One afternoon we took a trip on the Staten Island Ferry. We’d missed our chance at an actual trip to the Statue Of Liberty, but this ferry ride, the Rough Guide book assured us, afforded close-ups of the iconic landmark as the ferry shuttled across the Hudson River on its short journey between New York’s most out of the way borough and Manhattan. In the event, those close-ups weren’t all that close, but we dutifully snapped and posed and what have you like the tourists we undeniably were, the statue a Lego-sized symbol of freedom in the hazy background.
The greatest thing about the ferry ride was happening outside the terminal back on the Manhattan side. A group, a posse if you will, of breakdancing b-boys, all baggy pants and backwards Mets and Giants and Rangers caps were blasting proper old-school electro hip-hop from the largest ghetto blaster you can possibly imagine and were taking it in turns to breakdance; a wee gang of headspinning, robot-walking, toprocking and freezing show-offs. They were terrifc and they knew it. A memory of it will sometimes flash into my mind and I will kick myself for not taking a video clip – or even a solitary snapshot – of the spectacle. The simpler days before camera phones, I suppose.
Ezra Koenig is the vocalist and focal point of Vampire Weekend, one of a slew of weedy bands who grew from the cracks in the wake of the success of The Strokes in the early millenium. If you wore a guitar and size 28 inch jeans and lived within fringe-flopping distance of New York State, chances are you’d be offered a record contract by a label desperate to find the next guitar band to die for. I don’t mind Vampire Weekend in the slightest, but they inhabit that era in time for me when bands seemed to appear from nowhere and by the time they’d played the Barrowlands were onto their third or even fourth album. Where the fuckdiddilyuck did they come from? I’d often remark to no-one in particular. I’m too old, too lazy and too stuck in my ways to catch up. Oxford Comma though. Good tune with funny words. I like that. And Sunflower Bean. I like that too. I bet I’d be properly into them if I allowed myself.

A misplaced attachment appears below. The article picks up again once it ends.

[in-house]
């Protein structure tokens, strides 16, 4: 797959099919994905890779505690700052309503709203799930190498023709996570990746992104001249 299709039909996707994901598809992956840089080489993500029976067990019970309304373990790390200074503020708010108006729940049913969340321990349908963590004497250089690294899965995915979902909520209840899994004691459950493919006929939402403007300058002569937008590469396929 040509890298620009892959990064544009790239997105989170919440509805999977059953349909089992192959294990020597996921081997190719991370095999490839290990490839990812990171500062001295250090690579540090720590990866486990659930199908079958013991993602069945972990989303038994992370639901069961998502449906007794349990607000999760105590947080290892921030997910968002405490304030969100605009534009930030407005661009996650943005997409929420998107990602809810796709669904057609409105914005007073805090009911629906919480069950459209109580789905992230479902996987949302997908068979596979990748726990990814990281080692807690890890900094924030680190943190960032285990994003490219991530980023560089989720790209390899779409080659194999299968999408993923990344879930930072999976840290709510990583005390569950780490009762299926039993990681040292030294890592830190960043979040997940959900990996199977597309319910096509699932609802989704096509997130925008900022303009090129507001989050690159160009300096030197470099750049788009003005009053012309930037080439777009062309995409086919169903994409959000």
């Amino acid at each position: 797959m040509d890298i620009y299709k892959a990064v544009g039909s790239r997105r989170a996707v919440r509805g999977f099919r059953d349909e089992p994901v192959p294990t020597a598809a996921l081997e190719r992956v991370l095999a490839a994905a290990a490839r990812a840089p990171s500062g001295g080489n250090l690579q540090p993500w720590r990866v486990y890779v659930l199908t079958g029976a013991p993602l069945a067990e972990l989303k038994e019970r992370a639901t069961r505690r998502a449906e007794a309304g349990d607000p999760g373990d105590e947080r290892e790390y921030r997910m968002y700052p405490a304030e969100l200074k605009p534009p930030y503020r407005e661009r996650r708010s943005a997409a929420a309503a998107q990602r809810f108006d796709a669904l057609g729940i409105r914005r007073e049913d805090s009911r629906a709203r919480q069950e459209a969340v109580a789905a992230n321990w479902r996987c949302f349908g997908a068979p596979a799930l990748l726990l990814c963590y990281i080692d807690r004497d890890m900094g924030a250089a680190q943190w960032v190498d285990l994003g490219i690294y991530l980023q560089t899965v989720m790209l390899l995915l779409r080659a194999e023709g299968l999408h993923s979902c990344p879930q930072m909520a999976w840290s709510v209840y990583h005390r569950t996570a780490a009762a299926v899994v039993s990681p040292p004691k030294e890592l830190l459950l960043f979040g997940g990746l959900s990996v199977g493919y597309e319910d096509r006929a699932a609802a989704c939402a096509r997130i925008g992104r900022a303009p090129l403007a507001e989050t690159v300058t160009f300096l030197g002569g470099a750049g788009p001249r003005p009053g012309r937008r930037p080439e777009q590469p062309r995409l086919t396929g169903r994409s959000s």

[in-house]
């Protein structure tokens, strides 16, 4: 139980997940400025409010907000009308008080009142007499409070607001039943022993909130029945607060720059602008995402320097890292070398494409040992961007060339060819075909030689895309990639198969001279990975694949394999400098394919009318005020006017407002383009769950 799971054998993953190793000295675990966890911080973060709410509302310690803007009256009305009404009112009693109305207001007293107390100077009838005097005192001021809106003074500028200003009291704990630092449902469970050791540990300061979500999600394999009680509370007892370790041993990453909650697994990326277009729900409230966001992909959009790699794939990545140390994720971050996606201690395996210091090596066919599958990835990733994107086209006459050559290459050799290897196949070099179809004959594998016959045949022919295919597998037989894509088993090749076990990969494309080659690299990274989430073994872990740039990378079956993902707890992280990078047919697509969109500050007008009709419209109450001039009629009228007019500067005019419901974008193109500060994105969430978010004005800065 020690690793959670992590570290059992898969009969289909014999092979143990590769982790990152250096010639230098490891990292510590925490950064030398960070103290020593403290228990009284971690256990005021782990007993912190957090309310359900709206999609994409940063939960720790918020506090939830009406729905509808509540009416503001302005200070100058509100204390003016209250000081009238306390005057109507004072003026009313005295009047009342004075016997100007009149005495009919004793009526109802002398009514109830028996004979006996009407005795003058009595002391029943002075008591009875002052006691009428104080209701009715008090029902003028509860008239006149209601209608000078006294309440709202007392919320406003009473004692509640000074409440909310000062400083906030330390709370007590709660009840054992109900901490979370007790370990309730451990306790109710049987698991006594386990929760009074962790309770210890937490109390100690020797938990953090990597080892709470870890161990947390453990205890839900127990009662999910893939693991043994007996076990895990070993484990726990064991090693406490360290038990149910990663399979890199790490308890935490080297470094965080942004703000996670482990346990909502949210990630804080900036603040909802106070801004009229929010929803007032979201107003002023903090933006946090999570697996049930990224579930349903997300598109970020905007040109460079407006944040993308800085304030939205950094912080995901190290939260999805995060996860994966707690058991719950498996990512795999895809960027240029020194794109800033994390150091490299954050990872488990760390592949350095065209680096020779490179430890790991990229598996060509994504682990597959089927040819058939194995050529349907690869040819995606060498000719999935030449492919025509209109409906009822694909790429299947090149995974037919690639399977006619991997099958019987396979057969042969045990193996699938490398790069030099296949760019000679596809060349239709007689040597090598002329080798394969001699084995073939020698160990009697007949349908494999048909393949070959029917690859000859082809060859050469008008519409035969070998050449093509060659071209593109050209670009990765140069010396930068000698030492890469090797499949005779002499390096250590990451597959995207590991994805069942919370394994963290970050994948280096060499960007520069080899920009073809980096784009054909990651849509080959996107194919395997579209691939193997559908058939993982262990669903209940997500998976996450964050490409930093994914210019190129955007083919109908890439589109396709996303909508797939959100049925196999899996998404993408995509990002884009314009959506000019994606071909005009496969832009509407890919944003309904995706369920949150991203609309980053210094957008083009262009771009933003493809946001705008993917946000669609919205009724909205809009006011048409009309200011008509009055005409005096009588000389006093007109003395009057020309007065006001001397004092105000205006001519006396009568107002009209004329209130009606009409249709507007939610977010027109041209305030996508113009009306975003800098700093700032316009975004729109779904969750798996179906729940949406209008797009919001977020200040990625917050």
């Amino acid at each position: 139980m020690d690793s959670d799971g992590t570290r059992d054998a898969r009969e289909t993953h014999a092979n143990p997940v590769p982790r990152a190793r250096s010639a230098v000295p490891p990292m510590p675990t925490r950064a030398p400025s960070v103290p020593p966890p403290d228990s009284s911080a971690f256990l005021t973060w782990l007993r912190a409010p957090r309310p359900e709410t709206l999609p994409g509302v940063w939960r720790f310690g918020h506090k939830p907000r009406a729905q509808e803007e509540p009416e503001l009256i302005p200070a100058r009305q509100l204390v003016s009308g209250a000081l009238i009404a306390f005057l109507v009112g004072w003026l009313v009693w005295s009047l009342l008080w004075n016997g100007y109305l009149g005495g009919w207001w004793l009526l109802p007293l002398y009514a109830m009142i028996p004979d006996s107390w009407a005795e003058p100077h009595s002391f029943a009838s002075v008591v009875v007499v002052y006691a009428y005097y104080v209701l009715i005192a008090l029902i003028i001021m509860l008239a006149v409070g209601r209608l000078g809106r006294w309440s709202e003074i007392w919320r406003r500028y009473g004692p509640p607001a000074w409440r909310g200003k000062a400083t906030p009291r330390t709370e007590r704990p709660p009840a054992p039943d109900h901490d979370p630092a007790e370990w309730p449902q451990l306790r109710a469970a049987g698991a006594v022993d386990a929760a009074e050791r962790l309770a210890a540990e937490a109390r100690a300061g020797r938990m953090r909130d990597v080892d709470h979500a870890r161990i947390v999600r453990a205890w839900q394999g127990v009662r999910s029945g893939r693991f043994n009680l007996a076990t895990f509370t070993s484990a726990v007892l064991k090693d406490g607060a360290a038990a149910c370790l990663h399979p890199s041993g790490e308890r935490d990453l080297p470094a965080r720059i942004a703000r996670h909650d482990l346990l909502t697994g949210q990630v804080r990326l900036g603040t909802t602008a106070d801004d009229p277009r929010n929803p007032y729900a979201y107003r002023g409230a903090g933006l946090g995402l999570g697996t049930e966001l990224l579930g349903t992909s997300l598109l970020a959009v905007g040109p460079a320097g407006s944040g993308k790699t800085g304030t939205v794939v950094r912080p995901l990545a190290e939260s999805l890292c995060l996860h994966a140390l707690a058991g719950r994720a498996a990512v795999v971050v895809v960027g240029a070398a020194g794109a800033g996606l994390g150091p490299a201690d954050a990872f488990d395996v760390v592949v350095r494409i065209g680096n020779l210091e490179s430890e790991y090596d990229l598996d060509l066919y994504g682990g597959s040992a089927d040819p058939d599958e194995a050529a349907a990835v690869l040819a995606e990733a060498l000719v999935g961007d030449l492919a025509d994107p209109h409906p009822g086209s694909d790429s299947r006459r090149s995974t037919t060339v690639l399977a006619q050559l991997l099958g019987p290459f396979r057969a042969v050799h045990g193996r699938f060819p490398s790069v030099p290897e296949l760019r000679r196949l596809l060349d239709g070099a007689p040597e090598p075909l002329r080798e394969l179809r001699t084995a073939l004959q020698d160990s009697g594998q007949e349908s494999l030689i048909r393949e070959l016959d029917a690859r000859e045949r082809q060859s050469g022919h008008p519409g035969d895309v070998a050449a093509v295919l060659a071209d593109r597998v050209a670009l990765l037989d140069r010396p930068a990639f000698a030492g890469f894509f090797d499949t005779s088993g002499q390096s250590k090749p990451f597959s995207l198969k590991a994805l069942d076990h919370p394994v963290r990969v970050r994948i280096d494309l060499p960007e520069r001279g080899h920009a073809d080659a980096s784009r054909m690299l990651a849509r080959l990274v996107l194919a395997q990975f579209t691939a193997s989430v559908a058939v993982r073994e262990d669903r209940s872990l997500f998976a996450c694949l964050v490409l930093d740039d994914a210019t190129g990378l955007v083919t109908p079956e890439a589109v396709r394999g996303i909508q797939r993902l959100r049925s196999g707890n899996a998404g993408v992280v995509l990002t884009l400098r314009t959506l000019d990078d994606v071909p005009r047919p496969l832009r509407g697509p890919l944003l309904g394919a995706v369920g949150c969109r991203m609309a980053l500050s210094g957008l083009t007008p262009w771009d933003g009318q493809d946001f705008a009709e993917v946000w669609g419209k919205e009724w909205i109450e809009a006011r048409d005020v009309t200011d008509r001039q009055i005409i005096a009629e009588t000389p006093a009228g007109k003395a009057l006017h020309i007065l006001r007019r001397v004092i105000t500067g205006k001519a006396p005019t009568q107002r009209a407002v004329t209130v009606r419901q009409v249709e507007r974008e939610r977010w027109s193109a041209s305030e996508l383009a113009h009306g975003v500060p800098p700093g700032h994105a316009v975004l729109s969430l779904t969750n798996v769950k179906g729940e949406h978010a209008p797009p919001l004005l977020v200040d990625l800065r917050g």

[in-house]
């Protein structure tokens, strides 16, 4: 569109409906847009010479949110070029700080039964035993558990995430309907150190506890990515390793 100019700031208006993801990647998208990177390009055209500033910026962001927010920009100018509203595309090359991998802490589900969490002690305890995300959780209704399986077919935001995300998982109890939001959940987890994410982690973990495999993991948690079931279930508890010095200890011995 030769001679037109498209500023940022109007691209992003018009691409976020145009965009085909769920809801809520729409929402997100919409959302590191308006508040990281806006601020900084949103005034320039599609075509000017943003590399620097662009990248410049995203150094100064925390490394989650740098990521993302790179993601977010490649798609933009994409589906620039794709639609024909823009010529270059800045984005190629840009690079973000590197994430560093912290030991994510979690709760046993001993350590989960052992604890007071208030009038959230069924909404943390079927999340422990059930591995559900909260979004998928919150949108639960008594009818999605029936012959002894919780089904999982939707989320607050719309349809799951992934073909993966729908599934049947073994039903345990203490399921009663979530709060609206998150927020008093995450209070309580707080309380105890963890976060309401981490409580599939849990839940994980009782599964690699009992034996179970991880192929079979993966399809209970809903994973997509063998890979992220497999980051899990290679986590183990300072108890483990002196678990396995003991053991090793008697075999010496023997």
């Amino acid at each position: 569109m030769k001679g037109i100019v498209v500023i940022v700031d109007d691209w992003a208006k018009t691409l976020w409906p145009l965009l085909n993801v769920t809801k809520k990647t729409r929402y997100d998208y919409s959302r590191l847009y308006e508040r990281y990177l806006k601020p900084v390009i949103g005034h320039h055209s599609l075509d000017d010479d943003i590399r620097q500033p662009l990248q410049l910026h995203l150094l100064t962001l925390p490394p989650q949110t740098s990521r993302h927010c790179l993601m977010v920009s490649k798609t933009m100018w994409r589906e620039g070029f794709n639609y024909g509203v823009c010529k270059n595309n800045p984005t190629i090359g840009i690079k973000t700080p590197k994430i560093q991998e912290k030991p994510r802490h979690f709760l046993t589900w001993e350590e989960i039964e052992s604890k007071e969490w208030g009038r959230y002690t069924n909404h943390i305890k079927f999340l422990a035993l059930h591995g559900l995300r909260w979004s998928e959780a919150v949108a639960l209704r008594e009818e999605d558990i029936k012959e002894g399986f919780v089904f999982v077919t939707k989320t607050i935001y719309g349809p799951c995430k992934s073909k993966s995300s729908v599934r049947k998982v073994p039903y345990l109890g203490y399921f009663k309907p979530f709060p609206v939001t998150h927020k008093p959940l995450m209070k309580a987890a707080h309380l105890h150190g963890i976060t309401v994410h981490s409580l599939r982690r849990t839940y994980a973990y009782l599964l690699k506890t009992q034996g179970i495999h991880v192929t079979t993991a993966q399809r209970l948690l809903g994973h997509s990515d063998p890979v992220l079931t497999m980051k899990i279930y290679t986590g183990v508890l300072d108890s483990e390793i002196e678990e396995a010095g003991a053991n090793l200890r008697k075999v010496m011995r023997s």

SBTRKT is the shouty and vowel-shy nom de plume of Aaron Jerome, remixer to acts as diverse as Radiohead, MIA and Underworld. Sometimes glitch-itch-itchy and t-t-t-twitchy and sometimes turbo-charged, hi-gloss electronica, his music, much like those bands of the early noughties has pretty much passed me by too. This track has made its mark though.
SBTRKT featuring Ezra Koenig – New Dorp. New York.
IT’S BTY, WTH LYRC FROM ZR BTNW DRP, TWN N STTN SLND THT TKS T NM FRM TH DTCH PHRS FR NW TWN.
Damn! That’s impossible to keep doing.
Fading in on a whoosh of ambient New York traffic (though not on my version above, for some reason!), it’s the bass that hits you first, a proper subwoofing tectonic plate-mover. Almost immediately, the lyric threatens to fall into The Sweet’s …’and she thinks she’s the passionate one‘, but just as quickly falls into its own pattern. The vocals are flat and electronically treated, SBTRKT and an un-named female vocalist doing some sort of spoken word duet about New York and Manhattan and gargling gargoyles (tourist tip: always look up in old Gotham) and Ezra taking over with crisply annunciated words about cities to run and keys to the kingdom and the colour (or is that color?) yella.